Each year during Children’s Book Week, ILA releases the Choices reading lists. Composed of three different lists—Children’s Choices, which is cosponsored by the Children’s Book Council; Young Adults’ Choices; and Teachers’ Choices—the project is a nationwide effort to compile each year’s favorite, newly published titles into carefully selected, easily accessible lists. The goal is to ensure every classroom has a wide range of guaranteed enjoyable reads for students by providing them with these recommendations. What better way to empower young readers than to fill their classrooms with books chosen by the readers themselves?

    Follow @ILAToday to join our #ILAChat hosts Jennifer Fox (@JenniferFox13) and Shannon Miller (@shannonmiller) and to let us know what you think about this year’s Choices Reading Lists results. The chat will take place Thursday, May 11, at 8:00 p.m. ET.

    Jennifer Fox was a team leader for the 2017 Teachers’ Choices list. She worked to receive, review, and distribute this year’s titles to schools across one of five regions of the U.S. She recently completed her doctoral studies at the University of Missouri with a dissertation study entitled, “Secondary Literacy Teachers’ Use of a Twitter Chat Community for Voluntary Ongoing Professional Learning.” When she’s not busy sifting through piles of children’s literature, she is a tech-minded professor in Bolivar, MO, as well as a wife and mother of two.

    Shannon Miller served as the K-12 district teacher librarian at the Van Meter Community School District in Iowa for 8 years. She is currently an international speaker and consultant, as well as author of the award-winning blog The Library Voice. Shannon is also the Future Ready Libraries and Project Connect Spokesperson, Buncee's Teacher Librarian Advisor, and Cantata Learning's Teacher Librarian Advocate. She has a passion for education, librarianship, technology, and social media. She is also a wife and mother to three amazing children.

    Follow @ILAToday and use the hashtag #ILAChat to join the conversation.

    Clare Maloney is an intern at the International Literacy Association. She is currently seeking a BA in English from the University of Delaware.
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    ILA Cosponsors Communitywide Reading Initiative in Florida

    By Clare Maloney
     | Apr 14, 2017

    News-2017-04-14_w300For the past 16 years, the One Book, One Community campaign in Central Florida has put thousands of books in the hands of local school children. This year, the International Literacy Association is cosponsoring the initiative along with the Orlando Sentinel Media Group and Publix.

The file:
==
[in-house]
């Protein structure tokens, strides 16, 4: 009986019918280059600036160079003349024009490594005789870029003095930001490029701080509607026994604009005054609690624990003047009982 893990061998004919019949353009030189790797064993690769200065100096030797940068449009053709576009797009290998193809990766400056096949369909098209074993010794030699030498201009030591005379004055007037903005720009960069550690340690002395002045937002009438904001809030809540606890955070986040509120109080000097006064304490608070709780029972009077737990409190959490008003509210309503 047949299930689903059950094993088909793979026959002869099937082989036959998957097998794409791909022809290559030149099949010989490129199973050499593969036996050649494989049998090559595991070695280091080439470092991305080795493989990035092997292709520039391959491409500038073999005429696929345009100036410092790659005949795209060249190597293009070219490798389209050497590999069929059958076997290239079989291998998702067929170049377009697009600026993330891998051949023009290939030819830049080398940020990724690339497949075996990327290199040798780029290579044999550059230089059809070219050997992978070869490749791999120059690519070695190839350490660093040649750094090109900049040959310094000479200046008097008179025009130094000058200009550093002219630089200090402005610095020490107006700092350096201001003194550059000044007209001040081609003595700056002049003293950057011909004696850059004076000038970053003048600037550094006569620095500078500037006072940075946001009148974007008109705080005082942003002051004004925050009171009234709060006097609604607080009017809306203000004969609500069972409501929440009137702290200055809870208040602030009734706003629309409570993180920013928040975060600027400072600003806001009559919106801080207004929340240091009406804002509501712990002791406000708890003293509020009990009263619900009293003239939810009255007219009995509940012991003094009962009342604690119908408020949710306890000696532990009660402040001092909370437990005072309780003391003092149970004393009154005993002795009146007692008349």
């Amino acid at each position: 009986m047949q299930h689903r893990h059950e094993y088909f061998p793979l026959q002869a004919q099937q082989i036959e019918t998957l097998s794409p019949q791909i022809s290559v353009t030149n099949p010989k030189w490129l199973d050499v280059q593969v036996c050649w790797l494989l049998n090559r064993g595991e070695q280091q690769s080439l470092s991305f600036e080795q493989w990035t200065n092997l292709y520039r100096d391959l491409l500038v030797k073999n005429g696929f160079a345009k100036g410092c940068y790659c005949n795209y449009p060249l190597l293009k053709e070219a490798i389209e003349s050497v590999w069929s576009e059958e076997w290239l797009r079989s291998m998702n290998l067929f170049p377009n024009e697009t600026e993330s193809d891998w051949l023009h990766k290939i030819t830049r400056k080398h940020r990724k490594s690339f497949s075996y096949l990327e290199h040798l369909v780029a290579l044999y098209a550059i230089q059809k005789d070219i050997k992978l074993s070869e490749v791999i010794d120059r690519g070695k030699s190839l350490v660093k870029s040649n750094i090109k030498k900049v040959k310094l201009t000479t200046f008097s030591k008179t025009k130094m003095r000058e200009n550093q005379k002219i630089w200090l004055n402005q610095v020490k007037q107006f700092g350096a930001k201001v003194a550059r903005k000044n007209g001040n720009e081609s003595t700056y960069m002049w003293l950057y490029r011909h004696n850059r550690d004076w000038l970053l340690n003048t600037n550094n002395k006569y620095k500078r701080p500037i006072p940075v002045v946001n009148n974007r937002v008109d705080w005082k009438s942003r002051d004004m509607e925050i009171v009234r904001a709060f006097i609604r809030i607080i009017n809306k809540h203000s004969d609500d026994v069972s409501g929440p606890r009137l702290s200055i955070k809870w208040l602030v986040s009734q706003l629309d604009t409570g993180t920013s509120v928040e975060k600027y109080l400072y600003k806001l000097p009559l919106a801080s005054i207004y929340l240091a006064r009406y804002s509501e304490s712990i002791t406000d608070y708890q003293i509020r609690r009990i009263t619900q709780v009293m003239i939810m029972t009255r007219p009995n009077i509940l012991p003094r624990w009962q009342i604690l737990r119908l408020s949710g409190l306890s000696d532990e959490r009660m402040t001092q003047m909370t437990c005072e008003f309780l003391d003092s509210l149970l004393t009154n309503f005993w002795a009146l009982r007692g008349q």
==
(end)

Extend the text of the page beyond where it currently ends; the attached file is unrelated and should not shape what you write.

The premise for the program is simple:  one book is selected for students, parents, teachers, and other community members to read and discuss together through a series of events, all with the purpose of promoting literacy.

    The 2017 book selection is Frindle (1998, Atheneum) by Andrew Clements. The story follows fifth grader Nick Allen as he navigates the consequences of one ridiculous, yet seemingly harmless, classroom prank. Hilarity ensues after the entire class starts participating, as well as members of the whole town.

    The One Book, One Community campaign runs April 9 through May 16 and is expected to involve more than 100 schools. Throughout the initiative, students ages 5–12 can participate in reading events, word games, and literacy activities related to the book at library locations across Orange and Seminole counties.

    Click here for more information about the events.

    Clare Maloney is an intern at the International Literacy Association. She is currently seeking a BA in English from the University of Delaware.


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    ILA 2017 Board Election Opens

    By ILA Staff
     | Mar 28, 2017

    BoardElection_w300The International Literacy Association (ILA) has commenced its annual election for its Board of Directors. Eligible ILA members are encouraged to vote for three at-large candidates and one vice president candidate. You can read about the candidates here

    The ILA 2017 Board Election will be conducted entirely online this year. Voting in the election is easy: Just visit the ILA Election page and follow the directions to cast your ballot.

    Individual ILA members with an active membership and a valid e-mail address will receive e-mail reminders with a link to the online ballot. Eligible ILA members who do not have valid e-mail addresses will receive instructions by mail for how they can vote online.

    All members must use their ILA member account sign-in information to cast their ballot.

    For assistance signing into your ILA membership account, please contact Customer Service at 800.336.7323 (U.S. and Canada) or 302.731.1600 (all other countries).

    For technical assistance with voting, please contact Election-America, Inc. at 866.384.9978.

    The newly elected Board members will begin their terms at the ILA 2017 Conference & Exhibits in Orlando, Florida, in July 2017.